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Technologies, Women, and Communication in Sarah Ruhl’s Dead Men’s Cell Phone and In the Next Room or the Vibrator Play

  • Journal of Modern English Drama
  • Abbr : JMBARD
  • 2021, 34(3), pp.29-64
  • Publisher : 한국현대영미드라마학회
  • Research Area : Humanities > English Language and Literature > English Literature > Contemporary English Drama
  • Received : November 16, 2021
  • Accepted : December 14, 2021
  • Published : December 31, 2021

Hyun Ah Kim 1 Miseong Woo 1

1연세대학교

Accredited

ABSTRACT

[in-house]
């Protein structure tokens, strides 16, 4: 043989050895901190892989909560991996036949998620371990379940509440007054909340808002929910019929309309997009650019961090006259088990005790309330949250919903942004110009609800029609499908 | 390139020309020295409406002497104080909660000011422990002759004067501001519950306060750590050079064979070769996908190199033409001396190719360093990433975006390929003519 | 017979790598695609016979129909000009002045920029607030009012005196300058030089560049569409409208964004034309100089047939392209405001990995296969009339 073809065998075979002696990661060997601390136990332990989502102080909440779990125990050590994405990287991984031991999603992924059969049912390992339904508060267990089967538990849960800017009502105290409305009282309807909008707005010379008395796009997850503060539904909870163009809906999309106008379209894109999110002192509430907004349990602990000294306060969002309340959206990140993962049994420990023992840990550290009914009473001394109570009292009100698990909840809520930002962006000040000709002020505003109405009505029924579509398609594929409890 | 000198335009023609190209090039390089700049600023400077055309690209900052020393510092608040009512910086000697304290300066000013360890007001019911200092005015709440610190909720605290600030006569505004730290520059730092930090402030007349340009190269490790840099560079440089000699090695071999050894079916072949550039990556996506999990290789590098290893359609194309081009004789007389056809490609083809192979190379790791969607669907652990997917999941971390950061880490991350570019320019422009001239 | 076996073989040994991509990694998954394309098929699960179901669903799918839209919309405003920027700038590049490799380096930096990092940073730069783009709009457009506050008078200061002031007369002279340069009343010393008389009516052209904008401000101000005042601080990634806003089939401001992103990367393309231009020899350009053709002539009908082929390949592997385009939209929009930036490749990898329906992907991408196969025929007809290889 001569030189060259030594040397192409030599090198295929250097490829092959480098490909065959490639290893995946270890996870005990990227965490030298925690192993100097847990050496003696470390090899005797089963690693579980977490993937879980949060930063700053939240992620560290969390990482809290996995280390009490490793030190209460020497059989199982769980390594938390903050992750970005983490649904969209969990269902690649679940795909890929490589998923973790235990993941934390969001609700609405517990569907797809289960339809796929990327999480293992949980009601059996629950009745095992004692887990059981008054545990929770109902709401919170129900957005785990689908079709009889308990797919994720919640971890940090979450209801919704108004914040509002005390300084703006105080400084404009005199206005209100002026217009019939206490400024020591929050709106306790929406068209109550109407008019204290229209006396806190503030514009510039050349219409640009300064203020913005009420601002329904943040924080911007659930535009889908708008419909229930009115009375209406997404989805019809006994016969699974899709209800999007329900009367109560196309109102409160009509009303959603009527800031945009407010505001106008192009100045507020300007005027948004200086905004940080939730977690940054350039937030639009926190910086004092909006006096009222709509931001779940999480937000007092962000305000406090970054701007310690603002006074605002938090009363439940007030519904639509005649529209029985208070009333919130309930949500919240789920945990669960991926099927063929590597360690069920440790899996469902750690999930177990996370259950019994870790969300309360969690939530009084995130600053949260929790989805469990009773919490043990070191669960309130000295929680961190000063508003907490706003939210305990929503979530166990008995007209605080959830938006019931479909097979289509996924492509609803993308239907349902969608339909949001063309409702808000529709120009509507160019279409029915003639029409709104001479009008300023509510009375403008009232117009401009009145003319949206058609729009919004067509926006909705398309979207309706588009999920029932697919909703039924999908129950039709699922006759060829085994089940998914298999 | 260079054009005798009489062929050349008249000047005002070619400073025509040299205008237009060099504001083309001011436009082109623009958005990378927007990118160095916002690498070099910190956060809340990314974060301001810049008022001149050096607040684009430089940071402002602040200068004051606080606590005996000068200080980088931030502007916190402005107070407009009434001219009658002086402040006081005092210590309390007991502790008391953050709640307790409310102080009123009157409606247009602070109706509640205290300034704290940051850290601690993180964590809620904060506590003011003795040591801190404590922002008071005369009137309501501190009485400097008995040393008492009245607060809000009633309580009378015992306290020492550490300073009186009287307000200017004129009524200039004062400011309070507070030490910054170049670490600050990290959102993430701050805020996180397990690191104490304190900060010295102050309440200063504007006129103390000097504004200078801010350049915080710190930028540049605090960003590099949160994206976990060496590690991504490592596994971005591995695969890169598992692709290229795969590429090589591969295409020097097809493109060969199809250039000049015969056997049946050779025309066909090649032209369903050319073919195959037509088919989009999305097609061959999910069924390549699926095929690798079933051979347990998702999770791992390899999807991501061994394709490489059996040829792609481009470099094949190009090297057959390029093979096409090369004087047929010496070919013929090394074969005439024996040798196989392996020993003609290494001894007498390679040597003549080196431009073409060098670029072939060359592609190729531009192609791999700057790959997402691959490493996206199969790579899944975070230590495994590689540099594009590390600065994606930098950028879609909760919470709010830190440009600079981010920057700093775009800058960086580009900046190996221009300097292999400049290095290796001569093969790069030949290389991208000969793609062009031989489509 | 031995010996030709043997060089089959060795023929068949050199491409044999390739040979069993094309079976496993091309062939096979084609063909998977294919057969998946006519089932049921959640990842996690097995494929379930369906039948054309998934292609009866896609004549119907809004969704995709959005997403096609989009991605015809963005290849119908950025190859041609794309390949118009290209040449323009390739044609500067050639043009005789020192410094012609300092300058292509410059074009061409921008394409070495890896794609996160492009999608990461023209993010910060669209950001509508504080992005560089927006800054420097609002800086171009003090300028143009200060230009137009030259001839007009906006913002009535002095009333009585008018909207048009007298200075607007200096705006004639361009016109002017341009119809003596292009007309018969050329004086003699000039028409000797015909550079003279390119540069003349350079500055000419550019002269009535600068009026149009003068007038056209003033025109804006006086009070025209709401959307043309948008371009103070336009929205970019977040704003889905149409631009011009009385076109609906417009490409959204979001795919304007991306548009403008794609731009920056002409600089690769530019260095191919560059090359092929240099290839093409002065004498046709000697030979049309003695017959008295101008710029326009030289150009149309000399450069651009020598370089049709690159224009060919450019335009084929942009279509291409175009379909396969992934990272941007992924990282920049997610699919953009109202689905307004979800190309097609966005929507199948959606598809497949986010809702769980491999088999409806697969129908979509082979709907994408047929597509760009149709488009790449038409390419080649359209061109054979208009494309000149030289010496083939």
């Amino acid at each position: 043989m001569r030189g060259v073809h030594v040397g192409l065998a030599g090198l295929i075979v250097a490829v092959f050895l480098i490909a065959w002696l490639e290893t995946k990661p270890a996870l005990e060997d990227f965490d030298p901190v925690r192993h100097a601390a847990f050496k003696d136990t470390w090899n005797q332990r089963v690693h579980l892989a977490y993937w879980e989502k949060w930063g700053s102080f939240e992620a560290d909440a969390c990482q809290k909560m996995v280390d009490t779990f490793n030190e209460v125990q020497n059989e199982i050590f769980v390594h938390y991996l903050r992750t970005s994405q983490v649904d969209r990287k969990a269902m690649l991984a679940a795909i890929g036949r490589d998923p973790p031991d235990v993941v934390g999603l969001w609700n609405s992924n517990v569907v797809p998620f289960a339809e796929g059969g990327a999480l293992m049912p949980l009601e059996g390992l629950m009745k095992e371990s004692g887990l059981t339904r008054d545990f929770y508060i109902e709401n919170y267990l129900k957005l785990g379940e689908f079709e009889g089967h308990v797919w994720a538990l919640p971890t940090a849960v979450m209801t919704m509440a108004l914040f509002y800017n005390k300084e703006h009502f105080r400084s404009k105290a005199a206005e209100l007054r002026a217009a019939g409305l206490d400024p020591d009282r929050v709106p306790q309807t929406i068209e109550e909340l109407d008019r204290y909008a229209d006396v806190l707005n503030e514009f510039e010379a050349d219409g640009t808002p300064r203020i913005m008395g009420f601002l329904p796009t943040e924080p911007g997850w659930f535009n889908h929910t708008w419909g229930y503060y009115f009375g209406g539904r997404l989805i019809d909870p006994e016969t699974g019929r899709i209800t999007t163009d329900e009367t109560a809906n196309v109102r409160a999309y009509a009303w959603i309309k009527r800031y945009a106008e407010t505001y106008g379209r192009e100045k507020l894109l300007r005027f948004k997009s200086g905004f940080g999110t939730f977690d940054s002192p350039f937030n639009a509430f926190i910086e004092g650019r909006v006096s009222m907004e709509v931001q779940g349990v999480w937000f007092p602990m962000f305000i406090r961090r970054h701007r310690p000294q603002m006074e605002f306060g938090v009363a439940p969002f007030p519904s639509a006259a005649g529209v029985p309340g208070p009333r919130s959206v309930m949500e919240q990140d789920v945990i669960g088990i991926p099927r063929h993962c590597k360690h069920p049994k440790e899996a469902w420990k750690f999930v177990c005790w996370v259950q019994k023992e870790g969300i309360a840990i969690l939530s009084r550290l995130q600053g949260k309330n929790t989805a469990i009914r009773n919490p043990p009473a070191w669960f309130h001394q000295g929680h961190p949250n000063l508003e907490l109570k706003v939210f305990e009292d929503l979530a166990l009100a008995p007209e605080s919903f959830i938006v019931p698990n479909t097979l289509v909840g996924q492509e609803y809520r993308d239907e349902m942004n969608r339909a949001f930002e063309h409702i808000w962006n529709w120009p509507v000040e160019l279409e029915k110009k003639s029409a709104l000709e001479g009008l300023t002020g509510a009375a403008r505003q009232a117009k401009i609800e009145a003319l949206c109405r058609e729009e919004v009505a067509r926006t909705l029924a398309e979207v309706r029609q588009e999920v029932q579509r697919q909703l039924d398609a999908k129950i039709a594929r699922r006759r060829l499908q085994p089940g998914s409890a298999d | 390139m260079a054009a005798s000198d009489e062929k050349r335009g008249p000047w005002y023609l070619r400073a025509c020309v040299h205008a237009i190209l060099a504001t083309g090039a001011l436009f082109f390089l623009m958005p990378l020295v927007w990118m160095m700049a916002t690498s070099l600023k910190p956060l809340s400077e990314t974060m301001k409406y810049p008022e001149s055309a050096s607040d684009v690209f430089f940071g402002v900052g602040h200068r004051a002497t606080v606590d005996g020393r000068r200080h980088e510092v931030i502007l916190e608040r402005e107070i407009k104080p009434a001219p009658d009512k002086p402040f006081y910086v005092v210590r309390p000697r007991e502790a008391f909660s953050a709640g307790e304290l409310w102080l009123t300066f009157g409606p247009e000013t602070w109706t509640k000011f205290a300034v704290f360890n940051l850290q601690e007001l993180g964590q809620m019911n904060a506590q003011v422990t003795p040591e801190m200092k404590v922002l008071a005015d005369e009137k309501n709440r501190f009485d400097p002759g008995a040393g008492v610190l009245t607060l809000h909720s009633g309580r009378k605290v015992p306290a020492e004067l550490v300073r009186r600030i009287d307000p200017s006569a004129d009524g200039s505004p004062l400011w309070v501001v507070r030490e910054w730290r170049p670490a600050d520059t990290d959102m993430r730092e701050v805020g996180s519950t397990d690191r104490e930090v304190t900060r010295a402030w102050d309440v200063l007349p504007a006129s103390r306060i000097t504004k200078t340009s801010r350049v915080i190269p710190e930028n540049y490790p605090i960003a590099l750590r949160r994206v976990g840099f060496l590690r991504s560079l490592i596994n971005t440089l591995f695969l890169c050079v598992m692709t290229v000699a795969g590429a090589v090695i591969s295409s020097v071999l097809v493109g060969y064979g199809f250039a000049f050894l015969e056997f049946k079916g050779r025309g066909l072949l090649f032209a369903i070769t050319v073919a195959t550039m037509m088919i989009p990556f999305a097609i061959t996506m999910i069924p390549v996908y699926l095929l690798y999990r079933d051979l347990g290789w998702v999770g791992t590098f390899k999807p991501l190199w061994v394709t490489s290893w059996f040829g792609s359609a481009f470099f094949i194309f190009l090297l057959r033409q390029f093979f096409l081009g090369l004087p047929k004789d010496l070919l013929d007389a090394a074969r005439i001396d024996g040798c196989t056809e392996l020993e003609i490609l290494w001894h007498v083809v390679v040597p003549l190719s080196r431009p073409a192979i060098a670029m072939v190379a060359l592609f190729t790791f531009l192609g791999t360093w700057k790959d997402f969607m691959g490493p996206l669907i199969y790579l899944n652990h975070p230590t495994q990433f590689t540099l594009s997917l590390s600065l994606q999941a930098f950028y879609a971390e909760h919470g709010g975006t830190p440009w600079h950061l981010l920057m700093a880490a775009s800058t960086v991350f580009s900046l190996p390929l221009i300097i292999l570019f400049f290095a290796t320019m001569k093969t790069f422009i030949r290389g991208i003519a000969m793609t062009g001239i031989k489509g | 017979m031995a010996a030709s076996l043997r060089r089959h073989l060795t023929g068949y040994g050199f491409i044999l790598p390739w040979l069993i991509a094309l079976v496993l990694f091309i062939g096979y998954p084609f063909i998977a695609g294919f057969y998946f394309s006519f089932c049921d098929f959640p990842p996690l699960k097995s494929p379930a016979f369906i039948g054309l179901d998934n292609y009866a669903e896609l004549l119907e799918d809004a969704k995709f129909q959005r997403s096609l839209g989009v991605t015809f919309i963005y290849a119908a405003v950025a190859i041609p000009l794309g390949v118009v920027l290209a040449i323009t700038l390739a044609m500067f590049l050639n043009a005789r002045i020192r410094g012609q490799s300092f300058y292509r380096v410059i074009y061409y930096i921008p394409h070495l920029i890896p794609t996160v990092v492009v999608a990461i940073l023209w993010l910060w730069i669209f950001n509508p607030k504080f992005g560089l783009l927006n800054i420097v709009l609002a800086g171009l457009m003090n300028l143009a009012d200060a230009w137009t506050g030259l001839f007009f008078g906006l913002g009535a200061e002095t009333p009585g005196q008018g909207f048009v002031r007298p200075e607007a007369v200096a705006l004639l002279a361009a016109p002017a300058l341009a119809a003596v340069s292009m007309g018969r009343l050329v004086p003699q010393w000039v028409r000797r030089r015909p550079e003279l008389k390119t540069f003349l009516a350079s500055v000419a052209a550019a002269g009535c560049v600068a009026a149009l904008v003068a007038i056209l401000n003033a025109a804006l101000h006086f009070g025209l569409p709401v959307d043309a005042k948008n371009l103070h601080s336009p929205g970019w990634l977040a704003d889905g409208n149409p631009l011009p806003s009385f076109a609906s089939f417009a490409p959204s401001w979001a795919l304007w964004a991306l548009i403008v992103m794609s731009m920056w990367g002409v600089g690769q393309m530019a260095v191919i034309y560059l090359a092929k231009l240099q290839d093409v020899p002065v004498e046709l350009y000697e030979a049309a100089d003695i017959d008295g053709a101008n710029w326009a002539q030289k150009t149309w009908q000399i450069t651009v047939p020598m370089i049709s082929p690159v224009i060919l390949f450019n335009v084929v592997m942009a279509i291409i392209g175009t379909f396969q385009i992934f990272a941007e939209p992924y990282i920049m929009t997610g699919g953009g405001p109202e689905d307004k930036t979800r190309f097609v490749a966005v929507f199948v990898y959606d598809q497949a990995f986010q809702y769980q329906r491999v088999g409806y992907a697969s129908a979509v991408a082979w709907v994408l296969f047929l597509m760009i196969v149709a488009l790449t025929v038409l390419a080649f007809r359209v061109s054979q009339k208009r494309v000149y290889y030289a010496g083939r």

This study examines the props used in Sarah Ruhl’s plays with characteristics of “new science and technology” or “invention. ” There are several perspectives on the relationship between science technology and women. Ruhl’s works often bring inventions regarding new science and technology on stage to draw the attention of female protagonists and audiences and further ask “what meaning can be given to women’s choice and use of technology. ” This study aims to explore the impact of such new technologies on the female characters and feminist themes in her plays. This study analyzes Dead Man ’ s Cell Phone (2007) and In the Next Room or the Vibrator Play (2010), focusing on the props of new technologies: cell phone, vibrator, and electricity. The cell phone is a familiar subject to contemporary audiences, and the one in Dead Man ’ s Cell Phone serves as an important medium for the growth of the female protagonist through mourning for the dead, healing and reconciliation with the remaining people, and comfort. On the contrary, the vibrator in In the Next Room or the Vibrator Play is an old treatment equipment unfamiliar to contemporary audiences. In this play, it helps female characters find their sexuality and experience solidarity with women. It also acts as a facilitator of communication and positive changes toward happiness in the relationship of a husband and wife. Confronting such familiar or unfamiliar scientific props allow the audience to experience a sense of feminism presented by Ruhl, by dealing with novelty in familiar materials and a sense of homogeneity in unfamiliar ones. The insights gained from the results of this research will help American theatres and other popular culture commodities find more interesting ways to relate science to women and move toward feminism that aims for mutual communication and happiness.

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